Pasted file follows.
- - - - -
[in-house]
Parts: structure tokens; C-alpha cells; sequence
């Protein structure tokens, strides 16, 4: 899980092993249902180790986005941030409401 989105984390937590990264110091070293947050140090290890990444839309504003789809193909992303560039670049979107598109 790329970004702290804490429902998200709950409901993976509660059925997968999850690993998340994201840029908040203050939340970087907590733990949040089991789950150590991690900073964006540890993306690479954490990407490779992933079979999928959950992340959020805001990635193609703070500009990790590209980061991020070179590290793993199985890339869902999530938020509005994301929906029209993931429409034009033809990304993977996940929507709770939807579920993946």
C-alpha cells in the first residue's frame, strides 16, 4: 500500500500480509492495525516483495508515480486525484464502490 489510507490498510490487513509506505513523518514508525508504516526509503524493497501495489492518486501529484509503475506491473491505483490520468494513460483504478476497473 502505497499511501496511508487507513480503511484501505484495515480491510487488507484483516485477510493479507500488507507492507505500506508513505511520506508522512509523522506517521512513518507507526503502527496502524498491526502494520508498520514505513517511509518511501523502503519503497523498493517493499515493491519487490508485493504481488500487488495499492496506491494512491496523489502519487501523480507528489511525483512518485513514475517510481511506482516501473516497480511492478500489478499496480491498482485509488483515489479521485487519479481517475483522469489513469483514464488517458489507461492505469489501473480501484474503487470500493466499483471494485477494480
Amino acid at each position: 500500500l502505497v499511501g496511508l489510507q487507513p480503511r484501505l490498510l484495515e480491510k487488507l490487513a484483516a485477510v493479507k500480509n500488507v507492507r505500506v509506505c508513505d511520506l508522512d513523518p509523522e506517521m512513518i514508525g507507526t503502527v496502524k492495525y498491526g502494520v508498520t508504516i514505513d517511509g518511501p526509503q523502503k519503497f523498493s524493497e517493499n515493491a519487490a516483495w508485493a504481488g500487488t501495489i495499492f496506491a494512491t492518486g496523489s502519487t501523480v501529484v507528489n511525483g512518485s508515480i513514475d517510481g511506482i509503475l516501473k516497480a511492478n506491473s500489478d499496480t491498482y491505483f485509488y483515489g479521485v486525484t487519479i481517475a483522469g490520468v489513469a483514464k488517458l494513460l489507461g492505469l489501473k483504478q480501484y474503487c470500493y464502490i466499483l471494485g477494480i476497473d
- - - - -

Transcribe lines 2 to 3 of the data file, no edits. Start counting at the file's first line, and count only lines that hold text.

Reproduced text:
Parts: structure tokens; C-alpha cells; sequence
């Protein structure tokens, strides 16, 4: 899980092993249902180790986005941030409401 989105984390937590990264110091070293947050140090290890990444839309504003789809193909992303560039670049979107598109 790329970004702290804490429902998200709950409901993976509660059925997968999850690993998340994201840029908040203050939340970087907590733990949040089991789950150590991690900073964006540890993306690479954490990407490779992933079979999928959950992340959020805001990635193609703070500009990790590209980061991020070179590290793993199985890339869902999530938020509005994301929906029209993931429409034009033809990304993977996940929507709770939807579920993946």